I dreamt on April 30 that Laloo organises another rally, “Punga Rally”. He delivers another ludicrous speech with gimmery, lark postures and tries to demoralise and ridicule the Central leadership and ridicules all the three organs of the government. He mocks at the vital national issues and exaggerates the local, petty odd issues and blames the Centre for the woes of the Biharis thereby instigating the people of the State to settle scores with the Centre.

He plays every act of tomfoolery but there is none to applause, applaud, cheer up and encourage. It makes him sink to the back seat. Heart-broken, he retires in a corner of the CM lodge with Rabri alone to console.

I wish the dream could be true and Indian politics cleansed!


Negative approach

Apropos of your report “No to negative marking”, the majority of deserving candidates feels that the hypocrisy of the vociferous claims of “transparent examination with a fair chance to all” has been broken. In the examination centre allotted to me and a few others i.e. the Thapar Institute, the invigilator initially ignored the question about negative marking, but announced the same during the optional paper (Mathematics) as in the 1998 examination. Instead of admitting his department’s mistake, the chairman gave a piquant statement, justifying the practice!

Contrary to the claims of the examination conducted by the Union Public Service Commission, the mathematics paper had 150 questions to be answered in 120 minutes. Whereas in the UPSC paper, to ensure a level-playing field, the questions are 100 for mathematics and 150 for arts subjects, to be attempted in the same time. It can be claimed that the PPSC paper on mathematics cannot be attempted in a given time by the majority of PSC-I teachers. Unfortunately, it has become a habit for the PPSC to play with the future of deserving candidates. The authorities should look into the matter and do justice to the candidates.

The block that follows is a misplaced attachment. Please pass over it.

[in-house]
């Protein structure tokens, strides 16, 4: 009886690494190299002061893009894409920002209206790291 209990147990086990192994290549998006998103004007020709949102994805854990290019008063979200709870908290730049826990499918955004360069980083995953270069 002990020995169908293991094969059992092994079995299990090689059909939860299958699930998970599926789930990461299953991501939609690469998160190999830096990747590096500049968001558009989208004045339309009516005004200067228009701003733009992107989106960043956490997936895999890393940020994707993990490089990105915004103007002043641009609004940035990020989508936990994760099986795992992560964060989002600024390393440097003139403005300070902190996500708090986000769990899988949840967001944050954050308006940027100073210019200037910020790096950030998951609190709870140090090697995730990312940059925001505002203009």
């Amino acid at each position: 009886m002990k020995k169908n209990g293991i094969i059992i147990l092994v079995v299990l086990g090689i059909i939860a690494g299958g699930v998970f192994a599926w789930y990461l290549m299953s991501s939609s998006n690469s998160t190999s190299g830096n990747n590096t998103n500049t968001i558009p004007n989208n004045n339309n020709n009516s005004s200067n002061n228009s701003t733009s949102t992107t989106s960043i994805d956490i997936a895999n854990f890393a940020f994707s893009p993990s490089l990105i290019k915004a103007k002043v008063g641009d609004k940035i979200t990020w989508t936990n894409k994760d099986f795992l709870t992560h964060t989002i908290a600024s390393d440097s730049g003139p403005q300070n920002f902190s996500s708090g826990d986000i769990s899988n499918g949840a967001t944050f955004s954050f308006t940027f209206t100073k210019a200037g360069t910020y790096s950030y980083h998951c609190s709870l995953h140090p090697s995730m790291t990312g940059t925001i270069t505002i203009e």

Shabeg Singh, Patiala

Widen the road

Manikaran is a common pilgrimage for Hindus and Sikhs. It is situated 35 km from Bhuntar (Kulu) in the deep mountains at a height of 6,000 feet. The metalled road running across the river is narrow. The road is not all-weather. A bus takes about two hours to cover the distance. During the rainy season, road blocks due to landslides are common, causing inconvenience to tourists and pilgrims.

The road should be widened with safety parapets. It should be made an all-weather road. There seems to be shortage of funds. It will be a good gesture if the SGPC provides some funds for widening of the road. It will benefit the Sikh pilgrims most. This will also encourage faster development of the town.

Col. G.B. SINGH (retd), Patiala

Incorrect report

The report “Cable operators beat up the customer: mob manhandles Civil Surgeon” (The Tribune, April 28) is not correct. It does not have a grain of truth. It is true that the mob manhandled me, but I was never beaten up. The incorrect report has tarnished my unblemished image in the eyes of the people and society at large.

Your correspondent should have cross-checked facts before reporting the news, especially when the matter involved a senior administrative officer like me.

Dr P.D.Sharma, Civil Surgeon, Mansa

Our Correspondent writes: I stand by my report.